JOHNSON CITY, TENNESSEE — I recently sold the house I lived in since I was eight years old. Daddy bought it after he got out of the Army and there was so much of him in that house. The home was built in 1955 and had three bedrooms and two bathrooms. Daddy was a great woodworker and put a lot of cabinetry in. He redid the kitchen for my mamma, with his own handwork in the wood.
I remember the smell of fresh bread in the kitchen. And I remember Mamma in the morning in that kitchen, making coffee in her night robe. I would watch cartoons in the morning, and Mamma would shout from the other room that I was going to miss the bus.
Mamma insisted that the Christmas tree go in her room, because that was where the best window was. Years of birthdays, Christmases, and family dinners all left memories there. My parents had three kids to feed and they both worked. But, they put every extra penny they had into that house.
I grew up, joined the Air Force, and had a baby girl. But I would come back to the house a lot. Every weekend, grandma, and grandpa hosted a sleepover for my daughter. They would laugh, cuddle, watch movies, and just be silly together.
Daddy built some stairs and also a deck on the back that he covered. Back in the day, Mamma and I both smoked and we would spend hours on that porch just talking and smoking, and laughing. It’s the little things like that you remember.
In 2012, the house became too much for them to care for. So they moved out and I moved in.
My parents put a lot of work into that house and it broke their heart when they couldn’t take care of it anymore. Daddy couldn’t even go back to look at it – it hurt too much. Mamma made me promise that I would try to keep this house in the family.
My mom passed away in 2014 and my dad passed about five months later. But I stayed in that house, surrounded by 38 years of memories.
Time passed and my health began to fail as well. Back in June, I had abdominal surgery to remove a tumor. That was it – I knew I couldn’t take care of that house anymore and I needed to sell it.
The first real estate agent I found wasn’t great. I started looking on my own for a new place for me to buy, and that’s how I got connected to O’Mayra Diaz and Seth Lester with NextHome Magnolia Realty. They were a much better fit for me and we started the process of not only finding me a new house, but also selling my childhood home. They took pictures, got everything ready, and put the sign up.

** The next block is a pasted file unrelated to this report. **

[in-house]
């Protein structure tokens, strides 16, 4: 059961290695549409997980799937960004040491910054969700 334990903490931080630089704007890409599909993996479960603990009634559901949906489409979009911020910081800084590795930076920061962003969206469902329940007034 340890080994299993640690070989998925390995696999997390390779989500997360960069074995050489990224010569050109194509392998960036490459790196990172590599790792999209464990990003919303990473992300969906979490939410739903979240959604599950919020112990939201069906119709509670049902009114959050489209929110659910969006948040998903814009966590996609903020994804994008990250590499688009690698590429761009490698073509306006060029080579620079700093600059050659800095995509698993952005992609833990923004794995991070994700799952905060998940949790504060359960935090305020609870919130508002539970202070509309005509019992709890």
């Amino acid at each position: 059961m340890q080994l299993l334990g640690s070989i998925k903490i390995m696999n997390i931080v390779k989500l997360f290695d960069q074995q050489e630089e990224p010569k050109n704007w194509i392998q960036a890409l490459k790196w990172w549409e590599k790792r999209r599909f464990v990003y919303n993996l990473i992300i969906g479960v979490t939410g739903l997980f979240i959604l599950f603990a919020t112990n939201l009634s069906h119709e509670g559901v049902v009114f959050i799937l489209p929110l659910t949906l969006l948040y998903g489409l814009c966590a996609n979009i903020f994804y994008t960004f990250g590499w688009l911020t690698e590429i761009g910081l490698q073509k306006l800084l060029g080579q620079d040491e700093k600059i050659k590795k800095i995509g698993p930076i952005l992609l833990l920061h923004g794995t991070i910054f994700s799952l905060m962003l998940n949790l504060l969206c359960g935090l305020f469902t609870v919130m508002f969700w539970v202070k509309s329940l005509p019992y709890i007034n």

I work from home, in a little office where my daughter’s height is marked against the wall. She’s grown now.
During one of the showings, I ended up being there and these tall men came to see it. As soon as I walked out of the office, I said that this is not the house for you guys. It’s a short-people house. Anyone above 5’7” runs the risk of whacking their head somewhere. They told me they were actually looking for their aunt.
I didn’t think much of it. But I did tell O’Mayra and Seth that if the right person came along, I would work with them on the price. I couldn’t let this house go to just anyone.
One of those tall guys came back with his aunt and his aunt’s daughter, Angie. As they walked through the house, I could tell something was different. Then, this aunt started telling me all these stories about how her daddy built this house. He laid the steps.
Then, they went into my office. Apparently, this was the room that Angie’s mother had been born in.
After Angie was pre-approved for a home loan, she said how amazing it would be if her grandpa’s house was for sale. Two days later, O’Mayra and Seth put up the sign outside.
Well, we sat at that kitchen table and talked. Angie and I became great friends and we really bonded over the silly little hassles of home buying and selling.
But she knew she could never afford my house, and I heard through the grapevine that her agent had told her not to even bother putting in an offer.
I had priced the house really high in an effort to discourage an investor who might remodel and flip it – and rip out all the beautiful things my Daddy had done.
One night, Angie and I were texting and I asked her straight what she could afford. She told me and I said, “Done.”
I had promised my mom that this house would stay in the family. My daughter didn’t have any desire to buy it. In a way, I feel like by selling it to Angie and her husband Chris, it did stay in the family. Because they are family to me now.
I’ve gone to see them a few times. And I figured it would kinda hurt going back there. Because 38 years is a long time to be in a house. But it feels good to walk in and know that they love it as much as we did.
Chris is so energetic, he’s already been out in the yard and done some projects. I went by last Saturday and when I got out of the truck it almost made me cry, because he was able to do what I was no longer able to do.
It’s in good hands. We’ve all become really good friends and we try to look out for each other.
I know that house is being loved. Memories are being made in it. So it was easier for me to say goodbye and let them take it over. Plus, I love the new place O’Mayra and Seth found for me!